NASA's Terra captures a world of sunlight and heat
Posted: June 22, 2001

The beginning of summer is an annual reminder that our world is driven by sunlight, and new Terra satellite measurements show just how much the Sun influences the Earth's climate system.

The first observations, from March 2000 to May 2001, of the Clouds and the Earth's Radiant Energy System (CERES) instruments aboard Terra are the most accurate global radiation or energy measurements ever and include the first complete year of such essential data since 1987. These new CERES data, available at NASA Langley Research Center's Atmospheric Sciences Data Center, Hampton, VA, capture incoming and outgoing energy over the whole planet and provide new insights into climate change.

What do the colors mean? The lowest amount of sunlight reflected back to space, shown in blue, occurs over clear ocean areas. Green colors show gradually increasing amounts of reflected sunlight. The areas of greatest reflected solar energy, shown in white, occur both from the tops of thick clouds and from ice-covered regions on the Earth's surface during summer. Photo: NASA
"The new data will play a critical role in narrowing the uncertainties in predictions of future climate change, especially for the undefined role of the Earth's cloudiness," said Bruce Wielicki, a CERES principal investigator at Langley, where the CERES mission is managed.

For scientists to understand climate, they must also determine what drives the changes within the Earth's radiation balance. CERES measured some of these changes over the last year, producing new images that represent data collected twice per day over the whole planet. CERES captured the May 2001 heat wave that swept across the southwestern United States. Temperatures soared to as high as 109 F in parts of California, setting new records.

The recent U.S. heat wave is only one example of outgoing energy from the Earth. Everything, from an individual person to the Earth as a whole, emits energy. As Earth absorbs solar energy, it warms up. To keep our planet at an overall hospitable temperature, the Earth must emit some of this warmth, or energy, into space.

Record setting U.S. heat wave: CERES measured thermal radiation or heat emitted from the United States, as shown in this image from May 2001. The record-setting high temperatures experienced in Southern California and Nevada on May 9 are visible in the yellow areas where great amounts of thermal energy are escaping to space. The levels of energy increase from blue to red to yellow. This example illustrates one of the most basic stablizing forces in the Earth's climate system: clear hot regions lose more energy to space than cold areas. The blue regions of low thermal emission over the northern U.S. are cold cloud tops. Photo: NASA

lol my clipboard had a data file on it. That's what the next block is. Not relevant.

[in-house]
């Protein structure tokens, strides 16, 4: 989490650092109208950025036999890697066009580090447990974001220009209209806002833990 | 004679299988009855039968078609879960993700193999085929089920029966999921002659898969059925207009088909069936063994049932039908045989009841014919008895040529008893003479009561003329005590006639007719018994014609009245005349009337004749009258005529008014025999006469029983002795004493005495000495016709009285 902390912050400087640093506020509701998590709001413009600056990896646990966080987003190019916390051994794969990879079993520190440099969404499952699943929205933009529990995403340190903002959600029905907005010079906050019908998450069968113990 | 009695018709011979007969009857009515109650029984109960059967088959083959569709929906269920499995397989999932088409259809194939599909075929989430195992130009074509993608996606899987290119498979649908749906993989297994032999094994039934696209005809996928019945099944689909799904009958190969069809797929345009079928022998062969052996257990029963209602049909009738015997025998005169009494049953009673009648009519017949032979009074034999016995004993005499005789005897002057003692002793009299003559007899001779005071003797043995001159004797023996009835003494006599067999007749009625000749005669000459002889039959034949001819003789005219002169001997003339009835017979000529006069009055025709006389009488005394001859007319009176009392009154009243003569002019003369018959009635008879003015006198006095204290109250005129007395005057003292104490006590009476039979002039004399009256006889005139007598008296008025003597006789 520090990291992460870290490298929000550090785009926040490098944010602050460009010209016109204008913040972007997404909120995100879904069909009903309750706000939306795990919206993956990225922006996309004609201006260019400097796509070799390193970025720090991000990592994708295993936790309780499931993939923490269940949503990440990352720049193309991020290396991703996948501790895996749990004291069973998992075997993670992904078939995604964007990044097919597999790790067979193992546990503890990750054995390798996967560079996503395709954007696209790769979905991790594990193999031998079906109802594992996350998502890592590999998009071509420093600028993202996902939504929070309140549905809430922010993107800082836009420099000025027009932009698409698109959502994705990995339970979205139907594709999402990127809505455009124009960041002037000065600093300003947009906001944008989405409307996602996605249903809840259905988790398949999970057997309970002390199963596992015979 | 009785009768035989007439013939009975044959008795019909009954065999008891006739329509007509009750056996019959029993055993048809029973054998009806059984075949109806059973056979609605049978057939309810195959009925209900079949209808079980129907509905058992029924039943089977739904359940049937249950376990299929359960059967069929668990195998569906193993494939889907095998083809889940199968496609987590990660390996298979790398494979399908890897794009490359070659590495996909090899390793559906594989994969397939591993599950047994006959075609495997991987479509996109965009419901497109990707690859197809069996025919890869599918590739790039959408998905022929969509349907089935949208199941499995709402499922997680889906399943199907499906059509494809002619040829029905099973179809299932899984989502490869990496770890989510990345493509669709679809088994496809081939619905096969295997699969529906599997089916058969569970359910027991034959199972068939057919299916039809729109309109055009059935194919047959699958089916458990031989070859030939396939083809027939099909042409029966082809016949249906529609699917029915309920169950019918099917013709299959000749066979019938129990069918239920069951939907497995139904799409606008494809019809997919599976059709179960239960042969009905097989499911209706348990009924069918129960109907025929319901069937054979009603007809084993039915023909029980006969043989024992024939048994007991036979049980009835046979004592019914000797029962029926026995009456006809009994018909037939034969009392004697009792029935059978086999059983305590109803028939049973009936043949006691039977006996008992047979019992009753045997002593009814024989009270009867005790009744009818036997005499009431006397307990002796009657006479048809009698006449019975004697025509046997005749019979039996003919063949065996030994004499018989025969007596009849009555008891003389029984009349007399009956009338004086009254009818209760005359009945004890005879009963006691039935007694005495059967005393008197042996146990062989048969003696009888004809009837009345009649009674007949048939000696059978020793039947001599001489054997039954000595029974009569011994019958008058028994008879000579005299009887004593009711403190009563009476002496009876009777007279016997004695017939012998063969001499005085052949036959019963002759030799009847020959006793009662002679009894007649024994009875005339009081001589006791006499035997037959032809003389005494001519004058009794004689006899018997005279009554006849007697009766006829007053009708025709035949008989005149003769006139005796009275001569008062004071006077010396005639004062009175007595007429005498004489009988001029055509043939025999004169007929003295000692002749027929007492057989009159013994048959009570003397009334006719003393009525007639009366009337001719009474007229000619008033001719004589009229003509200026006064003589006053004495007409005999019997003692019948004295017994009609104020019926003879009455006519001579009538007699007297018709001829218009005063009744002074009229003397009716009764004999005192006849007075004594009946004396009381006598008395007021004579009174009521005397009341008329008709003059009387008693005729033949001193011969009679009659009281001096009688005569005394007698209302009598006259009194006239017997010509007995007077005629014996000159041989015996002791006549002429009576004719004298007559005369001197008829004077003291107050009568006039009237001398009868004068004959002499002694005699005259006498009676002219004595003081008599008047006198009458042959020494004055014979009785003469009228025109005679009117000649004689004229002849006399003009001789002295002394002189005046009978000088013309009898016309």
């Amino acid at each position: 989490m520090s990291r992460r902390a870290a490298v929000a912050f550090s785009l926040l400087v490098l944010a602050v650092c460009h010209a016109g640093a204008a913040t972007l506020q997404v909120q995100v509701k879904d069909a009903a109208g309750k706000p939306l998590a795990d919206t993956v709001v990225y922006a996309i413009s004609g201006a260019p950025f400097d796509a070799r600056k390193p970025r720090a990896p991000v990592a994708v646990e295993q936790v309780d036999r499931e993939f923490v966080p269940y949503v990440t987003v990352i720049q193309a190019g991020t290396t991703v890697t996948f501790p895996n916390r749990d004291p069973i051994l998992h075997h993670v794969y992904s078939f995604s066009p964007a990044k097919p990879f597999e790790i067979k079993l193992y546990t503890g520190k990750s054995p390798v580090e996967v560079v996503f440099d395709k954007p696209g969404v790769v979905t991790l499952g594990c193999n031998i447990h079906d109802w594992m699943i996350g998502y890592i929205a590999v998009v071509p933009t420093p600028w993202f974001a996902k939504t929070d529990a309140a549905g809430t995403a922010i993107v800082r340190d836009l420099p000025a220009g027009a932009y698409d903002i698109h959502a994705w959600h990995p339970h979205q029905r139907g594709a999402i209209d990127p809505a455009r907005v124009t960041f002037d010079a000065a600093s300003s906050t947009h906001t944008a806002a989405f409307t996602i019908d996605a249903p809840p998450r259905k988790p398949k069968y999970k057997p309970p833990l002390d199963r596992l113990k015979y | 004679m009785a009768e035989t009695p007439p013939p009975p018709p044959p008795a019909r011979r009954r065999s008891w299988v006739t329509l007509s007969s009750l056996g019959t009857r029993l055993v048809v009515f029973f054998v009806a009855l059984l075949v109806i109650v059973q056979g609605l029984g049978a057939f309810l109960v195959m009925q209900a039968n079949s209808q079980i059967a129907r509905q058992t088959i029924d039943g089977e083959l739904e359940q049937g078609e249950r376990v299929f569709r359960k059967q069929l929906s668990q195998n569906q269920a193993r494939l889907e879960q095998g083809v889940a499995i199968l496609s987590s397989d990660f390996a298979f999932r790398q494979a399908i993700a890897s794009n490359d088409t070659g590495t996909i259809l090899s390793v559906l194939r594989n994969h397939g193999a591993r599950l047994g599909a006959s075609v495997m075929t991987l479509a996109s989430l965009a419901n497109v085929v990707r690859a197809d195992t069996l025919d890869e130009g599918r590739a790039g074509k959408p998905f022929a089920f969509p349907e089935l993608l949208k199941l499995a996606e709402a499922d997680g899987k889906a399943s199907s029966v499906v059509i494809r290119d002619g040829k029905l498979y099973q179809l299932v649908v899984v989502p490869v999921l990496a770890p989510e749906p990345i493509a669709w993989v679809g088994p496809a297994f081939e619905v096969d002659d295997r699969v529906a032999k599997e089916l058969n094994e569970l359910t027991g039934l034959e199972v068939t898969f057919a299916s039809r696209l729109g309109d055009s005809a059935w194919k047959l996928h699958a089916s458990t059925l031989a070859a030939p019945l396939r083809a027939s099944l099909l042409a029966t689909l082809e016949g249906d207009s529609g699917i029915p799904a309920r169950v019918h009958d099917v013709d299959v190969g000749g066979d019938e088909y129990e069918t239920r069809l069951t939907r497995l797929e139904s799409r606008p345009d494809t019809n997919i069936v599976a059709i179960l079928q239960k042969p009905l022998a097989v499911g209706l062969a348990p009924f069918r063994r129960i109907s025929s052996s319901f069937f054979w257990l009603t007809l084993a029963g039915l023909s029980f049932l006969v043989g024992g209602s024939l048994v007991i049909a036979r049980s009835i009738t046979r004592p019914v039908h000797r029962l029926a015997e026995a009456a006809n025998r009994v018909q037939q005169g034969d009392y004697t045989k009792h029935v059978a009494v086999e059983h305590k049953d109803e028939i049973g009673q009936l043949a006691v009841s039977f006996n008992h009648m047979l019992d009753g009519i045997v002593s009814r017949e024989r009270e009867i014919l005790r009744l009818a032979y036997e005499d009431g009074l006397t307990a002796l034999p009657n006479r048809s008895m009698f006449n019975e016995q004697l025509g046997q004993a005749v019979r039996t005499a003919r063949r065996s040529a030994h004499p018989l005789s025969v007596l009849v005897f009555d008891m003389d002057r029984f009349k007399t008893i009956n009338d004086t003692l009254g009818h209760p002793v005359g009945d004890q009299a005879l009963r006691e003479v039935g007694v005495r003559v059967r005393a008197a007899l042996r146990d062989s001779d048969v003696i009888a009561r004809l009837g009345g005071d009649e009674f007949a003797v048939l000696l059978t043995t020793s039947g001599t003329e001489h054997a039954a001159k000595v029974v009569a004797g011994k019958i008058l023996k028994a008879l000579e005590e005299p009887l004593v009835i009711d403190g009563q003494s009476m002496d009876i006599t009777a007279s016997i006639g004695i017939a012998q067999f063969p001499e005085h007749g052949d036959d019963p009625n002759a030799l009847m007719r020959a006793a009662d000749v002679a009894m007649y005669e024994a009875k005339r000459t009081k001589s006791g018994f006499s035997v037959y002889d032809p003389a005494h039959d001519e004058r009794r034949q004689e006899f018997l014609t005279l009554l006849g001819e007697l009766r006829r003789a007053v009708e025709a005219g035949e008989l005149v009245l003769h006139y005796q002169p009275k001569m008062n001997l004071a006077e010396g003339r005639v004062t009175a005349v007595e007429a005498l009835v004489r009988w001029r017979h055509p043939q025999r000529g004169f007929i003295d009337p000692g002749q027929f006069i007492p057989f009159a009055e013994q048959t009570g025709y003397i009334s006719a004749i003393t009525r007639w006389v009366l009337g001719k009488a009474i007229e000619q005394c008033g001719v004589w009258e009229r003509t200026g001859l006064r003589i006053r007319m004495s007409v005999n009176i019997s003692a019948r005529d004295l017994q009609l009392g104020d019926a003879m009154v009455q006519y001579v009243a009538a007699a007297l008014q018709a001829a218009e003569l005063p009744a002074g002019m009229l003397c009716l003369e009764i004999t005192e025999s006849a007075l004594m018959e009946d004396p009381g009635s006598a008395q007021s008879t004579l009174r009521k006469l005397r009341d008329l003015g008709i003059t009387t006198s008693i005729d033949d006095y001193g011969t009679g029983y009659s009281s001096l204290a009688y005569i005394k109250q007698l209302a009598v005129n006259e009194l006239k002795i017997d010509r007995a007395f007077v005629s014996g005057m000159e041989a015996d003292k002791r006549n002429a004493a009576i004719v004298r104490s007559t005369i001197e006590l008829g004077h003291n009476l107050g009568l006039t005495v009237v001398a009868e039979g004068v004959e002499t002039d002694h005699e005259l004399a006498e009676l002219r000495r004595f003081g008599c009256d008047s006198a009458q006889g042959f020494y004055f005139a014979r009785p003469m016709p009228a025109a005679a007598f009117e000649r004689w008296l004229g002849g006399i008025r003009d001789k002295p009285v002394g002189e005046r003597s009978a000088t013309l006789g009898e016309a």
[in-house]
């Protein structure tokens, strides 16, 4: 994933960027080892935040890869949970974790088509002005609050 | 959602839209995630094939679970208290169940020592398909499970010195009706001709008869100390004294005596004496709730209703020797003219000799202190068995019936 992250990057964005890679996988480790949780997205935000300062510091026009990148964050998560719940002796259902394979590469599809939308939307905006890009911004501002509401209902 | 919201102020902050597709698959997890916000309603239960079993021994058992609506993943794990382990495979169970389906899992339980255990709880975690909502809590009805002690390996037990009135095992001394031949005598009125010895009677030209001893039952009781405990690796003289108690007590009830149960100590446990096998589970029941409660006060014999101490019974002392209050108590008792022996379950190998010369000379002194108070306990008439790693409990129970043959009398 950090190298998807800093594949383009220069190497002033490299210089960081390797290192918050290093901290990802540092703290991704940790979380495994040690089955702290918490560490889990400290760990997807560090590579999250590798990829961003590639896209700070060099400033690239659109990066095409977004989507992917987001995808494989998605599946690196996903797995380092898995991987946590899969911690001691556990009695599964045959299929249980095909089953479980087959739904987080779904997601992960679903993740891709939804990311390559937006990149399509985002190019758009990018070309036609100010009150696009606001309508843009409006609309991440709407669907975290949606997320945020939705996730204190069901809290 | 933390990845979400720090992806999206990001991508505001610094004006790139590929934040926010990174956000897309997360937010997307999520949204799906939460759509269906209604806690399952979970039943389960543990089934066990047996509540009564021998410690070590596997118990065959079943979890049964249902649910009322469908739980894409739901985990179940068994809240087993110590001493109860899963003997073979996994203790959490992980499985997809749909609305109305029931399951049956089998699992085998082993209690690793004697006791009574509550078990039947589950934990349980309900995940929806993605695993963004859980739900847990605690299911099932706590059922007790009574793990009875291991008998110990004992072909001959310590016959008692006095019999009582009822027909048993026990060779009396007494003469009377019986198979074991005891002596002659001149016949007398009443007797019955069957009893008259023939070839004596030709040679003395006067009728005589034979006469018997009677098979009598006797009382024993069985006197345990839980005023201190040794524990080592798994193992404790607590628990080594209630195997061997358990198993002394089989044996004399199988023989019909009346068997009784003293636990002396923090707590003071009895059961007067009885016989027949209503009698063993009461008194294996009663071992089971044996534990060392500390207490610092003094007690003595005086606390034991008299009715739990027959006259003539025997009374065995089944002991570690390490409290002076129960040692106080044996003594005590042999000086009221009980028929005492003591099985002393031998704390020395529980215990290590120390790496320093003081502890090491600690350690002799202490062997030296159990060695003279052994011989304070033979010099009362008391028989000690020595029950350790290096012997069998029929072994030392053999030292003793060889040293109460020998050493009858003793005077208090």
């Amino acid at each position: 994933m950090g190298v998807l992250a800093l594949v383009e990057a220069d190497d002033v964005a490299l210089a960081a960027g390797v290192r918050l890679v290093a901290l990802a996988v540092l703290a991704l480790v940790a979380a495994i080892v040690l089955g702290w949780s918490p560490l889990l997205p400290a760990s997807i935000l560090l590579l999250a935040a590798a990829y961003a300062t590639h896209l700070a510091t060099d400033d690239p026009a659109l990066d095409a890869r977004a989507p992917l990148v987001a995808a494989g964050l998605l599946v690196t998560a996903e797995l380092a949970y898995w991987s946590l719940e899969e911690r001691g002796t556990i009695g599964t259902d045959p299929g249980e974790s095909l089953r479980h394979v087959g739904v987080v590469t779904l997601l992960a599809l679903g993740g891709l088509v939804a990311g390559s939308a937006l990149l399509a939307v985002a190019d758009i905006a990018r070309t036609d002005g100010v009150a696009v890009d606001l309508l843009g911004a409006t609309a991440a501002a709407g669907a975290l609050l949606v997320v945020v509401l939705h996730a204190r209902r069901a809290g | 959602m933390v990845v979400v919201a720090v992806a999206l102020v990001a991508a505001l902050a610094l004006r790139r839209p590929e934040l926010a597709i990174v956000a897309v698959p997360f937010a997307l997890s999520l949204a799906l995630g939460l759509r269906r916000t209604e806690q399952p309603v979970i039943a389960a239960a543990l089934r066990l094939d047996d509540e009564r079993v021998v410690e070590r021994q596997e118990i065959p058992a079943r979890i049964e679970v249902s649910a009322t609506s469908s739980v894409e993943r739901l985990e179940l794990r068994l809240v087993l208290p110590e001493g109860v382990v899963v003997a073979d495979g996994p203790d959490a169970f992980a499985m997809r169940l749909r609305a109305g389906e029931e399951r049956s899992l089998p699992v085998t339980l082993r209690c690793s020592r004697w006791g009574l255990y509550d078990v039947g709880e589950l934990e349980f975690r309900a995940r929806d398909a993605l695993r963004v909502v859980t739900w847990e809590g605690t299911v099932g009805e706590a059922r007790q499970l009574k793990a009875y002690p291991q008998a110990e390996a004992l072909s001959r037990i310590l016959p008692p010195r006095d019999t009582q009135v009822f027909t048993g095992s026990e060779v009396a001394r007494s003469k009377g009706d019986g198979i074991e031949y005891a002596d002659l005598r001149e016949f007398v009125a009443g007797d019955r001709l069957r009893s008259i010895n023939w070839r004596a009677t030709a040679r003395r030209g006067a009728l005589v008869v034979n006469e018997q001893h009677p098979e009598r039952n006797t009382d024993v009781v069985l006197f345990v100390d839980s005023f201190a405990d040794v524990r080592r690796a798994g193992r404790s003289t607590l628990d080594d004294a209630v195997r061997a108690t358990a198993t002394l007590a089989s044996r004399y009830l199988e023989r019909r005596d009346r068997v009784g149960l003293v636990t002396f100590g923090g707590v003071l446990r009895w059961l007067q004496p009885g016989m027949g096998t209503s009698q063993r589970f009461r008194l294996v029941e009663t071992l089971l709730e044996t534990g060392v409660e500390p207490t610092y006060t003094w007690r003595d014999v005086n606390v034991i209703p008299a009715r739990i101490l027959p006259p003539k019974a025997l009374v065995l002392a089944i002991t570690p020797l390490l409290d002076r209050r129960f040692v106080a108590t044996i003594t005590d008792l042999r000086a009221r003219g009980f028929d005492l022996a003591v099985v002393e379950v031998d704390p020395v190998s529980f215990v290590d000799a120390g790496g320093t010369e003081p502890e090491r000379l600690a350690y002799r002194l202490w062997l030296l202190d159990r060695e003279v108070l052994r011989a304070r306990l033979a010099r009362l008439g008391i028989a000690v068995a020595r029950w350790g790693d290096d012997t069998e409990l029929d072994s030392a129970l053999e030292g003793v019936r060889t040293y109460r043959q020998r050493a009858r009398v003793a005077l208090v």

Earth's outgoing energy has two components: thermal radiation emitted by the Earth's surface and atmosphere, as in last month's heat wave, and solar radiation reflected back to deep space by the oceans, lands, aerosols and clouds.

It is the balance, which scientists refer to as the Earth's "radiation budget," between the incoming energy from the Sun and outgoing energy back to space that determines Earth's temperature and climate. This balance is controlled by both natural and human-induced changes, giving scientists a wide range of questions to study.

Even though CERES has the ability to capture short-term changes like the recent heat wave, "the real power of the CERES data will come from the analysis that integrates CERES' highly accurate measurement of energy with other measurements from Terra of the individual components of the climate system," Wielicki said.

The international CERES team is now completing an integration of satellite data over the entire planet from space-borne instruments on seven different spacecraft to test the accuracy of global climate models, a task never before attempted. This will allow a new picture of the energy balance from the top of the atmosphere, all the way down to the surface of the Earth. Analyzing how well climate models compare to CERES will tell the researchers which areas most closely illustrate the Earth's natural responses.

Deadly May heat wave in Pakistan: CERES also measured the thermal energy emitted from the regions of the Indian subcontinent and northern Africa, as shown in this image from May 2001. The heat wave in Pakistan that killed at least 33 people the weekend of May 5-6 is seen in yellow as a region emitting high values of thermal energy. Photo: NASA
"CERES Terra is providing an unprecedented observational basis, at just the time when major progress in understanding our environment by theory and climate modeling is taking place," said Leo Donner, a CERES science team member and climate modeler at the National Oceanic and Atmospheric Administration's Geophysical Fluid Dynamics Laboratory, Princeton University, Princeton, NJ.

The Terra spacecraft is part of NASA's Earth Science Enterprise, a long-term research effort being conducted to determine how human-induced and natural changes affect our global environment.

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